I'm writing an application which I want to be able to supply RSA encrypted tokens to clients via a web API.
I'm using the
crypto-pubkey library for RSA, for example:
encrypt :: CPRG g => g -- ^ random number generator. -> OAEPParams -- ^ OAEP params to use for encryption. -> PublicKey -- ^ Public key. -> ByteString -- ^ Message to encrypt -> (Either Error ByteString, g)
In my case, the message is the AES content key used to encrypt the token. I can create a
CPRG instance using the
cprng-aes library which provides an AES counter mode implementation:
makeSystem :: IO AESRNG
which is the same implementation that Yesod uses in its
ClientSession module. I've taken a look at that and it stores a global instance behind an
IORef and uses it to implement a function for generating initialization vectors inside an
This is OK since the function just pulls some bytes out of the generator and returns them, writing the new CPRG instance back to the IORef. However the RSA API needs to be passed a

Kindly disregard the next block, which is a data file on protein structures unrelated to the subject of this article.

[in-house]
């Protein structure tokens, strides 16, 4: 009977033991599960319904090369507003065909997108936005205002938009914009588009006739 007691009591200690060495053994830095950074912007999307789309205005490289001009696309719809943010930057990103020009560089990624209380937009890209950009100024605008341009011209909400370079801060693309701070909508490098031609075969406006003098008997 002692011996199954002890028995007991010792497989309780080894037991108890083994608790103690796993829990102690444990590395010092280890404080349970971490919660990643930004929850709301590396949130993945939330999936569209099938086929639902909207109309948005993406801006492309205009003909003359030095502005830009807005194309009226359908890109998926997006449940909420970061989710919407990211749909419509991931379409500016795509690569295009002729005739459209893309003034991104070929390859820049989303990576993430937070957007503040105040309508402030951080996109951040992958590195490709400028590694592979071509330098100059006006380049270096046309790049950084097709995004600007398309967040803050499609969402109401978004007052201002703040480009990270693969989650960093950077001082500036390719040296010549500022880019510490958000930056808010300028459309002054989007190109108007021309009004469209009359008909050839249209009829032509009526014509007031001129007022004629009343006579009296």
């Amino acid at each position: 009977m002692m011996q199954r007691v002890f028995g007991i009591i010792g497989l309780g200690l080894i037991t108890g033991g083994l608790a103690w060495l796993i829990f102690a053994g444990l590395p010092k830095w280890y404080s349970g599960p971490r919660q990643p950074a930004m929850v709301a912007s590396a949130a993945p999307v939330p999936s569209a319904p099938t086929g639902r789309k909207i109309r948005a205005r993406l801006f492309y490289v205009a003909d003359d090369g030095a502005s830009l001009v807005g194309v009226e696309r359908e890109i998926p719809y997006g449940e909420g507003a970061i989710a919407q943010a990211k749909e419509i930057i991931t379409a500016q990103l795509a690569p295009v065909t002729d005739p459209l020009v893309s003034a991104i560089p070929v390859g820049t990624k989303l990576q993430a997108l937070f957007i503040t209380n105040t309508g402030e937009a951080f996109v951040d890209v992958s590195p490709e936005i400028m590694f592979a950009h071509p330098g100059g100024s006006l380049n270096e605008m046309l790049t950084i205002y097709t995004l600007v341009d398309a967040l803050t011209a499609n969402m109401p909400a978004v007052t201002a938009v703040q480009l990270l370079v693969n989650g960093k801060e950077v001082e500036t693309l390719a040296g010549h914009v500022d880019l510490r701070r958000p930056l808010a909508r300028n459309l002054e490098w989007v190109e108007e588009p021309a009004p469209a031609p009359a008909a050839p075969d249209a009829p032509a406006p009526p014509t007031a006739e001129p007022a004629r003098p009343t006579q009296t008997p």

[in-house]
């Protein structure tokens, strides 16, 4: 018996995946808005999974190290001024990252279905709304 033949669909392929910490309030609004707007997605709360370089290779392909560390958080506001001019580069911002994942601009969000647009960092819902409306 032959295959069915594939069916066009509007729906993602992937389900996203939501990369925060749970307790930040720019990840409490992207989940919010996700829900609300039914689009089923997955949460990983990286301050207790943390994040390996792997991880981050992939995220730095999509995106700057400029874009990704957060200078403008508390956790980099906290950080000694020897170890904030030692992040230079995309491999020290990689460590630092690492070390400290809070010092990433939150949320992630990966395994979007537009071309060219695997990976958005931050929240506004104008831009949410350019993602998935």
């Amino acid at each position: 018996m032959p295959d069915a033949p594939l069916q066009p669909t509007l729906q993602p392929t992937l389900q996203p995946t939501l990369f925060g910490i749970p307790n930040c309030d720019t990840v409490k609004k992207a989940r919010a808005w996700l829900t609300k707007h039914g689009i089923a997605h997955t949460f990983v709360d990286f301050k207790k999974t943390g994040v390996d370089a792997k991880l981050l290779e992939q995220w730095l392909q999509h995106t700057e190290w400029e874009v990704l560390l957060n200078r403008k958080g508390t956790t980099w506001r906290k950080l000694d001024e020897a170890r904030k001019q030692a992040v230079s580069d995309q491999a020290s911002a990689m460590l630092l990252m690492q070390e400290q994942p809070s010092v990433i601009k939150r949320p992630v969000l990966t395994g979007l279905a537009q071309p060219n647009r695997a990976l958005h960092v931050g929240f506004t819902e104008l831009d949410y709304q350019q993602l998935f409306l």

CPRG instance directly, and even if I could carry out my token generation within a call to
atomicModifyIORef, it's likely to be a much more costly operation and lead to contention issues.
One idea I had was to pull out adequate data from a global instance in advance before calling the encryption API, and wrap it up in a
CPRG instance backed by a
ByteString, but that's a bit of a fragile hack, as it requires prior knowledge of the internals of the token generation process -- the content key size, RSA padding and so on, which may vary depending on the parameters chosen.
What are the best options for managing the random number generators required by pure functions like the above RSA API when they are used in multi-threaded client-server applications?